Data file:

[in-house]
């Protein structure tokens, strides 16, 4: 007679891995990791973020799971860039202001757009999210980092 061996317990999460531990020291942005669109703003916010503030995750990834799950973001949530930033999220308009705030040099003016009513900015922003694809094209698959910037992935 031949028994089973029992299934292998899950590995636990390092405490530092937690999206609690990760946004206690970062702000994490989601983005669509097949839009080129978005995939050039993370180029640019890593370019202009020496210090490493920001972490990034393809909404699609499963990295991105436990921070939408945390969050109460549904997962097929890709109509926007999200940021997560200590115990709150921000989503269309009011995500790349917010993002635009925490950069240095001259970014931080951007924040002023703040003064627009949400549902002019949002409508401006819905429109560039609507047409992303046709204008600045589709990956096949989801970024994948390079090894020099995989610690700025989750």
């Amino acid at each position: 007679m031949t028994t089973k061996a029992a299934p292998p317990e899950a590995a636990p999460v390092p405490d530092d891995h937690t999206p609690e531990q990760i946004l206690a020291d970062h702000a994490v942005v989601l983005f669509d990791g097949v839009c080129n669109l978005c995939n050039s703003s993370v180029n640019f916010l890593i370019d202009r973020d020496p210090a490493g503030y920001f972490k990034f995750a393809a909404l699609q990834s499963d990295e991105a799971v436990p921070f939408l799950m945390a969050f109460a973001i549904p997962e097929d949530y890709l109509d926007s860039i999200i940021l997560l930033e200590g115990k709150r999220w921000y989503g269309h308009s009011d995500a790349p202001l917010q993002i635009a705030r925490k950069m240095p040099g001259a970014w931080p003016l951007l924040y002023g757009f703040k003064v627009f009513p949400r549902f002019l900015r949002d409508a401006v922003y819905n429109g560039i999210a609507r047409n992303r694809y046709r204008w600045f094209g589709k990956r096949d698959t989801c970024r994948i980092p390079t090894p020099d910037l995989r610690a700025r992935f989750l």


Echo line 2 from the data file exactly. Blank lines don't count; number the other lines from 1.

């Protein structure tokens, strides 16, 4: 007679891995990791973020799971860039202001757009999210980092 061996317990999460531990020291942005669109703003916010503030995750990834799950973001949530930033999220308009705030040099003016009513900015922003694809094209698959910037992935 031949028994089973029992299934292998899950590995636990390092405490530092937690999206609690990760946004206690970062702000994490989601983005669509097949839009080129978005995939050039993370180029640019890593370019202009020496210090490493920001972490990034393809909404699609499963990295991105436990921070939408945390969050109460549904997962097929890709109509926007999200940021997560200590115990709150921000989503269309009011995500790349917010993002635009925490950069240095001259970014931080951007924040002023703040003064627009949400549902002019949002409508401006819905429109560039609507047409992303046709204008600045589709990956096949989801970024994948390079090894020099995989610690700025989750």